So our final blog for Eduu625 is a self-reflection. We are reflecting on our own practice in terms of how compliant we are to the 5 iNACOL standards we focused on in this class. So each of the 5 iNACOL standards appears below along with a 1-2 point score for each. Here’s how I’ve assigned point to myself: 2 points for Yes, I get this and do (or will do this); 1 point for I kind of get this and might do it (or I do this infrequently); and 0 for I don’t get this, I don’t plan on doing this (or I don’t do this now).
iNACOL Standards for EDUU 625:
Standard E My self-score= 2
The online teacher models, guides, and encourages legal, ethical, and safe behavior related to technology use. I am feverishly committed to quelling plagiarism but I also am careful to maintain student safety since so much of what we do in Drama is collaborative.
Standard F My self-score= 2
The online teacher is cognizant of the diversity of student academic needs and incorporates accommodations into the online environment. I’m no perfect teacher, but I have always worked hard to honor and incorporate each student’s diversity and I have been pretty good about accommodating online activities for those students who need it.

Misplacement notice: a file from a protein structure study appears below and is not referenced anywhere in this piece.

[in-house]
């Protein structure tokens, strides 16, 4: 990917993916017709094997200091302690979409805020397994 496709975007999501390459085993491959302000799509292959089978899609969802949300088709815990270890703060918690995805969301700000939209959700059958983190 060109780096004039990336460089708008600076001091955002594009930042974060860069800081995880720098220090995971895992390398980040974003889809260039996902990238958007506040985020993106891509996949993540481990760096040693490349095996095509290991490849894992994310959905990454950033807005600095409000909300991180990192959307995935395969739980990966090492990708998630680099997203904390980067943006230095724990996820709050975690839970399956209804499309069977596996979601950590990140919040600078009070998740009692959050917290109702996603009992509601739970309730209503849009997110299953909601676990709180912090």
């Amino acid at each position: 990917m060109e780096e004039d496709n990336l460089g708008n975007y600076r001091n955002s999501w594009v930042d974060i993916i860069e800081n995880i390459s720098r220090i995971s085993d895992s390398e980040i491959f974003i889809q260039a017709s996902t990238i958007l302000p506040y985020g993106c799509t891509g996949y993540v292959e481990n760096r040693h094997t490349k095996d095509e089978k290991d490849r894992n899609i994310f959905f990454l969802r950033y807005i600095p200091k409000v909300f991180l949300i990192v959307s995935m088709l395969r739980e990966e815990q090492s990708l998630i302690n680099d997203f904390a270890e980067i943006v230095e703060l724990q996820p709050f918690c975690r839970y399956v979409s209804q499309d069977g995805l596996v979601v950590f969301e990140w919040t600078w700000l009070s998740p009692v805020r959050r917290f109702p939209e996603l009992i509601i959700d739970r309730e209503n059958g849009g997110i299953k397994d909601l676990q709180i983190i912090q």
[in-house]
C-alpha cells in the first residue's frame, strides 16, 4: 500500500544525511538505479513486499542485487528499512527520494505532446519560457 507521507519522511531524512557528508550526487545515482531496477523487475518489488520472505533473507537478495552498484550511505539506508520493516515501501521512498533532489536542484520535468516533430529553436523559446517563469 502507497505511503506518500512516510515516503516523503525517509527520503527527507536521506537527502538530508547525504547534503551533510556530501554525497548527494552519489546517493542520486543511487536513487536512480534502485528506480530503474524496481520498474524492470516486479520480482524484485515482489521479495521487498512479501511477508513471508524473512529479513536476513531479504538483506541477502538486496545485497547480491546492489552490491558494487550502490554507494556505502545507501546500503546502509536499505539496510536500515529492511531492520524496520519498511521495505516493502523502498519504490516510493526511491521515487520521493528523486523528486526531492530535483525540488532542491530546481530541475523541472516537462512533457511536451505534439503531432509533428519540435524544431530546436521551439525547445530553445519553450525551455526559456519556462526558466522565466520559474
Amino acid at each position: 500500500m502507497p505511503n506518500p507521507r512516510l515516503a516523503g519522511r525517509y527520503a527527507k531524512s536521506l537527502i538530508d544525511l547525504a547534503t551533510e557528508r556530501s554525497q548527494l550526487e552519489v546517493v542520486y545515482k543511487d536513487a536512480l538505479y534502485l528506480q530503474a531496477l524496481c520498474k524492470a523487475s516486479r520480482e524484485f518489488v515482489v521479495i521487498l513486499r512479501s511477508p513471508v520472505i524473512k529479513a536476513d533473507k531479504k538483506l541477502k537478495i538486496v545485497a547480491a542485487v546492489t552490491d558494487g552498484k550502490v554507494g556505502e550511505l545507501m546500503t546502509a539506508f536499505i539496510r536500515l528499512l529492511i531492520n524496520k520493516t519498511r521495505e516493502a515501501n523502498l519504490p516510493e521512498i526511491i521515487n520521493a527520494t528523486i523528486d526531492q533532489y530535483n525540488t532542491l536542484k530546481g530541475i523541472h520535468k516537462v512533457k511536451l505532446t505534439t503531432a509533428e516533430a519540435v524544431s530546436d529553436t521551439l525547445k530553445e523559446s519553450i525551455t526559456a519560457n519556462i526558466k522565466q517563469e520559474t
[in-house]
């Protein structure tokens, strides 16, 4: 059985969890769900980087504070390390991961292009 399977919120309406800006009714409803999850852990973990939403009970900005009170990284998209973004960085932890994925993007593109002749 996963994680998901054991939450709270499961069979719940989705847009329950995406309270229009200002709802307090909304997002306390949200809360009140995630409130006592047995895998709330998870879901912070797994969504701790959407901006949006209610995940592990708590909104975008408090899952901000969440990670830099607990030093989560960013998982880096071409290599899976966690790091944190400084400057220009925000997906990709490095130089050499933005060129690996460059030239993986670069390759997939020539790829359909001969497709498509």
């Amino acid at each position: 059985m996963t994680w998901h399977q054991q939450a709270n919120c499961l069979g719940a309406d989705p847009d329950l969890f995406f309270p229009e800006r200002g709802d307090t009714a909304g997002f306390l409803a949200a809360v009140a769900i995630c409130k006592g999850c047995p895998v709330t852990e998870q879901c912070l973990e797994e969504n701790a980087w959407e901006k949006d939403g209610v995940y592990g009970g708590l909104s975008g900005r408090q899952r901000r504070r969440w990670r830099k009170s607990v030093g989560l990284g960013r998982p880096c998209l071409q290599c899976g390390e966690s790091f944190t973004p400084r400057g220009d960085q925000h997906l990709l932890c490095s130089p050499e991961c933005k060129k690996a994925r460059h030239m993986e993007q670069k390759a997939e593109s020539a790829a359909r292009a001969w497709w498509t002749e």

Standard G My self-score= 2
The online teacher demonstrates competencies in creating and implementing assessments in online learning environments in ways that ensure validity and reliability of the instruments and procedures. I used to be not so good in this area, but of late, I’ve been embracing 21st century tools such as flipping my classroom and making explanatory videos. I’ve also improved the way I make rubrics – I blatantly “borrowed” the rubric format that has been used for us in these classes.
Standard H My self-score= 2